Daily Briefing

Ten Things You Need to Know Today: 15 July 2022

The Week’s daily digest of the news agenda, published at 8am


Rivals compare Mordaunt to Corbyn

Rival Tory leadership candidates have “turned their fire” on Penny Mordaunt as she continues to gather momentum in an “increasingly acrimonious race,” said The Guardian. Liz Truss’s supporters called Mordaunt “utterly incompetent” and suggested that victory for her would be “akin to a Corbynite takeover of the Conservative Party”. Truss has won the support of Suella Braverman after the attorney general was knocked out of the running. Meanwhile, former Brexit Minister Lord Frost is encouraging one of the other contenders, Kemi Badenoch, to step down.


‘Thousands could die’ in heatwave

Emergency services are preparing for the prospect of temperatures of 40C (104F) early next week as a minister urged people to keep an eye on elderly neighbours in the “extreme heat”. The government’s emergency Cobra committee met yesterday and Kit Malthouse, the Cabinet Office minister, said that a “surge in demand” for the NHS was expected. The Daily Mirror predicted a “catastrophe” as climate change senior lecturer John Grant said “hundreds are going to die in the UK if not thousands”.


Queen’s exemptions revealed

Exemptions for the Queen have been written into more than 160 laws since 1967, granting her “sweeping immunity” from swathes of British law, reported The Guardian. The legislation means police are barred from entering royal residences without permission from the 96 year old monarch herself. The laws range from animal welfare to workers’ rights. Thomas Adams, an associate professor of law at Oxford University, said the “clear pattern,” of the exemptions relates to the “economic interests of the monarch”.


Nazi mass grave uncovered

Researchers have discovered a mass grave holding 17.5 tonnes of human ashes near a former Nazi concentration camp. Poland’s Institute of National Remembrance said that the grave was found near the Soldau concentration camp, about 90 miles north of Warsaw. The Telegraph said the “grim discovery” is further evidence of Nazis seeking to cover up their crimes in Poland, where three million Jews were murdered during the Holocaust. Researchers hope to carry out DNA analysis of the remains to find out more about the victims.


Rail dispute ‘will not vanish’

Drivers at 14 train operating companies are to strike for two days in August. The RMT has announced that members at Network Rail and 14 train operators will strike for two further days on 18 and 20 August in the row over jobs, pay and working conditions. The union had already announced a strike for 27 July, the day before the Commonwealth Games opens in Birmingham. General secretary Mick Lynch said ministers and rail bosses needed to accept that the “dispute will not simply vanish”.


Alcohol ‘benefits the overs 40s’

A major study has found that alcohol carries major health risks and no benefits for young people but some older adults may gain from drinking a small amount. The study, published in the Lancet, found that for people aged 15-39, alcohol posed risks, including injuries relating to drinking or car accidents, suicides or murders. However, for adults of 40 and older without any underlying health conditions, drinking a small amount of alcohol was linked to some health benefits, such as reducing the risk of heart disease, stroke and diabetes.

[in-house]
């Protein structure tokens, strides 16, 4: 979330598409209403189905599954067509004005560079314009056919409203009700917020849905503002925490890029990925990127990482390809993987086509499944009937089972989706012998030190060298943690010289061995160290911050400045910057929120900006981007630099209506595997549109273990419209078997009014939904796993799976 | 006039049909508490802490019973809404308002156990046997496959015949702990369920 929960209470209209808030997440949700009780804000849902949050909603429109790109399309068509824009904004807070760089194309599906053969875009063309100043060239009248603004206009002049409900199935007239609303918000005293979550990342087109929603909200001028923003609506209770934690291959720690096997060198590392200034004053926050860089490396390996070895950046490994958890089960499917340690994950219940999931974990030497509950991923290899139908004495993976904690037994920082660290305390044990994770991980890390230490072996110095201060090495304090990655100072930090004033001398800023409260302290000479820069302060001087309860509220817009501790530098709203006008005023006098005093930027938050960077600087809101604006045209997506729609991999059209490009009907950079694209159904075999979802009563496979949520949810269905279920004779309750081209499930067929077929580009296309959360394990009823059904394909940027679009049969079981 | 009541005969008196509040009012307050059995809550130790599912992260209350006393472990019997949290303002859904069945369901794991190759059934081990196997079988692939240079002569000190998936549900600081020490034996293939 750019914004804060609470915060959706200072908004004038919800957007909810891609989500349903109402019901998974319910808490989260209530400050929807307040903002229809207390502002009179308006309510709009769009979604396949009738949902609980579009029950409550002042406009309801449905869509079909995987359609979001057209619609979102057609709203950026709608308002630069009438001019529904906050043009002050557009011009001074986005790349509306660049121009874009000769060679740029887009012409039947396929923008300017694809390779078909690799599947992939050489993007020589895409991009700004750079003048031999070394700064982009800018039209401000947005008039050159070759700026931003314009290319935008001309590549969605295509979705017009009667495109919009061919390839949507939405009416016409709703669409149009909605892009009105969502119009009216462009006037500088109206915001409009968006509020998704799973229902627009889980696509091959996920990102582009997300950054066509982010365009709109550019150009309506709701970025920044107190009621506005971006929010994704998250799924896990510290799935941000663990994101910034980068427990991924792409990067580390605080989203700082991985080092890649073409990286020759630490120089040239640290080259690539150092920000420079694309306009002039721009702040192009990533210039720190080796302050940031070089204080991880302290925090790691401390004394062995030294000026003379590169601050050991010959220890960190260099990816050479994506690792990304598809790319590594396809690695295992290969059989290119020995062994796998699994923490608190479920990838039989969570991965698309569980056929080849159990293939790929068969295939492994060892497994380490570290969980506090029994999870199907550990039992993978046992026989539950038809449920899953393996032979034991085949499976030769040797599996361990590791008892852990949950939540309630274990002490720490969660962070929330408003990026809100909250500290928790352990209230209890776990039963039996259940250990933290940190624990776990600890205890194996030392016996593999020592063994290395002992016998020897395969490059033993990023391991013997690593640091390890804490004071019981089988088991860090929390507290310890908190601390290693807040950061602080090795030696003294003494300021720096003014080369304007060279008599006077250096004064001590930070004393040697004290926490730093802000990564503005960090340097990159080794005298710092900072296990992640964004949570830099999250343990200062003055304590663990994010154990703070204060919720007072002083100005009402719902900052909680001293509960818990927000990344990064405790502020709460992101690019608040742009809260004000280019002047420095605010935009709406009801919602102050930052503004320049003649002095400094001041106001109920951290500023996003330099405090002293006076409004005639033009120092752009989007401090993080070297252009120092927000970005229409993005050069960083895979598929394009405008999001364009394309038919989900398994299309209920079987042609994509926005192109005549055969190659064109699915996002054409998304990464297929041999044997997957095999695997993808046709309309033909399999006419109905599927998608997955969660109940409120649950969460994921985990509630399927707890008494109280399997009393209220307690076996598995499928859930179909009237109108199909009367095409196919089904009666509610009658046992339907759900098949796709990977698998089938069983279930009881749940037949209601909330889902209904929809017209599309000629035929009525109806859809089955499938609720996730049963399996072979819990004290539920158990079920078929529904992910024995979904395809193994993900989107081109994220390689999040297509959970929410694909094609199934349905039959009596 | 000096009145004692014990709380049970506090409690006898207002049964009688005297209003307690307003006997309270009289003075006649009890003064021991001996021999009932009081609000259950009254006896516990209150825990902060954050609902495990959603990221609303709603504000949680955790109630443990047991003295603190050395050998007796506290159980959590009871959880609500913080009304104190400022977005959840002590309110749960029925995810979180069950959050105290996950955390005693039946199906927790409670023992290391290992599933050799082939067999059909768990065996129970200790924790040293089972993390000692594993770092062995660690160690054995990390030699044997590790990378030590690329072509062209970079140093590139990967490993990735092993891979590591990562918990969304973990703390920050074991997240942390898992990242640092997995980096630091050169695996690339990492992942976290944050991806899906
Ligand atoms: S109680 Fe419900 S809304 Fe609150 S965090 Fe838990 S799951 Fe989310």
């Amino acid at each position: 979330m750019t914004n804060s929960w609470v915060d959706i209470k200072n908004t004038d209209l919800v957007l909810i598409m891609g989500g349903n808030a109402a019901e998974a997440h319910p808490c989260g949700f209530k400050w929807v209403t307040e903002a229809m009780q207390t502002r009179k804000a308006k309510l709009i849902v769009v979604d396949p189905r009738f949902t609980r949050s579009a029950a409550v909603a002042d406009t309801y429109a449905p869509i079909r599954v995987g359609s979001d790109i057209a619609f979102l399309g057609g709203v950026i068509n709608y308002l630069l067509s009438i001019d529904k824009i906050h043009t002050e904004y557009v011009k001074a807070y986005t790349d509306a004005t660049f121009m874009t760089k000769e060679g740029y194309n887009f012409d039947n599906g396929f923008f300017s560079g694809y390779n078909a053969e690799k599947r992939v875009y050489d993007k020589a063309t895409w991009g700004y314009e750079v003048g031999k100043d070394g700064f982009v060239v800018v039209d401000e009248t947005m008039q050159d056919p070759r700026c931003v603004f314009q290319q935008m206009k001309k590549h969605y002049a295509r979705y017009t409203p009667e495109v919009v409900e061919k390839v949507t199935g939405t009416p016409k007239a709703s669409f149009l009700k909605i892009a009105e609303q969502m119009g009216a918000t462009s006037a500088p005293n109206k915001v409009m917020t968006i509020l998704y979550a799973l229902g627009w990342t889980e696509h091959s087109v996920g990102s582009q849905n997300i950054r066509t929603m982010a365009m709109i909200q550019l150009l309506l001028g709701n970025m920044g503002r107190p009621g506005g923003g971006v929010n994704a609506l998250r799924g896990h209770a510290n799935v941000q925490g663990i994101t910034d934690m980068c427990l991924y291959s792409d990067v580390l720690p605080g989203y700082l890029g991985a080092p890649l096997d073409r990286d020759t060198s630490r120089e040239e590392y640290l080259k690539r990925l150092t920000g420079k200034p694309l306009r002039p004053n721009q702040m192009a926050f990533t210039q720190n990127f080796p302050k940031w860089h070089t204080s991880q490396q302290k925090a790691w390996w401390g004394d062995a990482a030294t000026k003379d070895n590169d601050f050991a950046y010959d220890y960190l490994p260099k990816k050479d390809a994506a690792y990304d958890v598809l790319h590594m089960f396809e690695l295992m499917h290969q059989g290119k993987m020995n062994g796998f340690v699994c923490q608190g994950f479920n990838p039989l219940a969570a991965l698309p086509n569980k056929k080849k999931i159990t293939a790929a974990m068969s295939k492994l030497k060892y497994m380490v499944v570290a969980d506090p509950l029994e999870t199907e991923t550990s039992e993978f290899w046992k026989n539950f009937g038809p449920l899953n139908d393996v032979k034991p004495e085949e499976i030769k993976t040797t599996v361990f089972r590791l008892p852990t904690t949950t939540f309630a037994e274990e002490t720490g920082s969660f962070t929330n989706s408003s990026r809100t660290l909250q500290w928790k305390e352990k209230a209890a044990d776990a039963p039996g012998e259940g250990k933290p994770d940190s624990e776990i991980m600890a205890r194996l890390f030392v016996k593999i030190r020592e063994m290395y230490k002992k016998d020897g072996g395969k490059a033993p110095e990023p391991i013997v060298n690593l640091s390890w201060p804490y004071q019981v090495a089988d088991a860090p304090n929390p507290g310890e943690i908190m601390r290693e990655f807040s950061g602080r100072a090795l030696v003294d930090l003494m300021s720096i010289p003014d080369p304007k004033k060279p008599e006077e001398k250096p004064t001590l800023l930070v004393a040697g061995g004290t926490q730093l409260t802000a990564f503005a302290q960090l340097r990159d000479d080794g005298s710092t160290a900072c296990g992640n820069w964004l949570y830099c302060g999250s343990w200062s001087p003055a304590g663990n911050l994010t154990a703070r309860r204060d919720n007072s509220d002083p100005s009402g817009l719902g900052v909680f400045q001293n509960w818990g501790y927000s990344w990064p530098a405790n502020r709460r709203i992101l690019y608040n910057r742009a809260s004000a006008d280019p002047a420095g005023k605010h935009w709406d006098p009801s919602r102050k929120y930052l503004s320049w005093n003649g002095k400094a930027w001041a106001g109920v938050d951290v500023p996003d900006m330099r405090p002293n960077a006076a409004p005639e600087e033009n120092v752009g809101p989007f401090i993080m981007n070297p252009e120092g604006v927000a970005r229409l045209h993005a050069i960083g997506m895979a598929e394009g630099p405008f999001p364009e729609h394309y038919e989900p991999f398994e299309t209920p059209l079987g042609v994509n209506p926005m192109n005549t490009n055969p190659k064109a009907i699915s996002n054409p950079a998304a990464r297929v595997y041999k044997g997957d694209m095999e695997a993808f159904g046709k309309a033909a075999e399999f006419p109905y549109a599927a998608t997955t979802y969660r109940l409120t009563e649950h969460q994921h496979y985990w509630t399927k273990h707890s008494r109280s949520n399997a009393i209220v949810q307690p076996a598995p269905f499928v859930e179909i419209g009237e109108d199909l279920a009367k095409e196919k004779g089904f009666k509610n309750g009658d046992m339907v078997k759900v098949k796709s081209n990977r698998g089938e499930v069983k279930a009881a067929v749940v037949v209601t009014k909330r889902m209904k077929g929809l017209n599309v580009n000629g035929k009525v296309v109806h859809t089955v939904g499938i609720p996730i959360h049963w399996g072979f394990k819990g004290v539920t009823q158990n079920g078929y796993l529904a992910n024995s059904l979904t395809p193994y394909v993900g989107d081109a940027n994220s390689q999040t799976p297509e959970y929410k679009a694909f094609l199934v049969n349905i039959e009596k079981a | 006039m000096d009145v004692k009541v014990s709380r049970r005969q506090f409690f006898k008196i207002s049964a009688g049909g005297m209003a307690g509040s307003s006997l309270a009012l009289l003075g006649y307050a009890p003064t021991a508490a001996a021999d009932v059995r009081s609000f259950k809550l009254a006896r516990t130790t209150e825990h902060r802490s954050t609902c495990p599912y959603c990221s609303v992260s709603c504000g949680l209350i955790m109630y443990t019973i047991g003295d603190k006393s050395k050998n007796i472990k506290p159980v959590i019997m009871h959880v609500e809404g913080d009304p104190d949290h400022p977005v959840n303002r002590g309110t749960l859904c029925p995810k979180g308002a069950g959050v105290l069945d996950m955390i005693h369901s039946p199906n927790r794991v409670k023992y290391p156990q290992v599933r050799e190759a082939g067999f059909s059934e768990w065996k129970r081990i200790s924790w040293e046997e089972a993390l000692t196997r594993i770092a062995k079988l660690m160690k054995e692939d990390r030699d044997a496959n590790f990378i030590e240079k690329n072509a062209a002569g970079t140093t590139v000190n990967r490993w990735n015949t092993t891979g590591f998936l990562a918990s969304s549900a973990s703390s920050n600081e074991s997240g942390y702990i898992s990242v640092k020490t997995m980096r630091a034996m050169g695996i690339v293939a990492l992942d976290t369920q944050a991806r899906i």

Ivana Trump dies at 73

Donald Trump has announced the death of Ivana Trump, his first wife and the mother of his three oldest children, Donald Jr, Ivanka and Eric. She was 73. Writing on his Truth Social platform, the former president said he was “very saddened to inform all of those that loved her, of which there are many,” that his ex-wife had passed away at her home in New York. Raised in communist Czechoslovakia, Ivana divorced Trump in 1992 in the aftermath of his tabloid affair with Marla Maples.


New Omicron variant hits the UK

Experts say another highly contagious Omicron variant has arrived in the UK. The BA.2.75 variant, nicknamed Centaurus, was first detected in India in May. It is thought to spread at an even faster rate than its Omicron relatives BA.5 and BA.2 variants. The European Centre for Disease Prevention and Control designated it as a “variant under monitoring” on 7 July, meaning there is evidence that it could be more transmissible. The news comes as the World Health Organisation said Covid remains a global emergency, almost two and a half years after it was first declared.


Plastic surgeon ‘tried to knife colleague’

A court has heard that a plastic surgeon tried to kill a fellow doctor by stabbing him and setting fire to his home. Jonathan Peter Brooks, 58, dressed in camouflage and a head torch before cycling to the home of Graeme Perks, 65, armed with a crowbar, cans of petrol, matches and a knife, Nottingham crown court was told. Brooks allegedly wanted Perks “out of the way” as he was a witness in disciplinary proceedings against him. He denies attempted murder, three charges of arson with intent to endanger lives and possession of a knife in a public place.


Italian PM’s resignation denied

The prime minister of Italy, Mario Draghi, has tendered his resignation after populist coalition partner Five Star withdrew its support in a confidence vote. The former head of the European Central Bank, who has led a unity government since February 2021, said the pact of trust that had sustained the unity government had gone. However, Italy’s President, Sergio Mattarella, has rejected Draghi’s resignation. Instead, the president called on the prime minister to address parliament to avoid a snap election.


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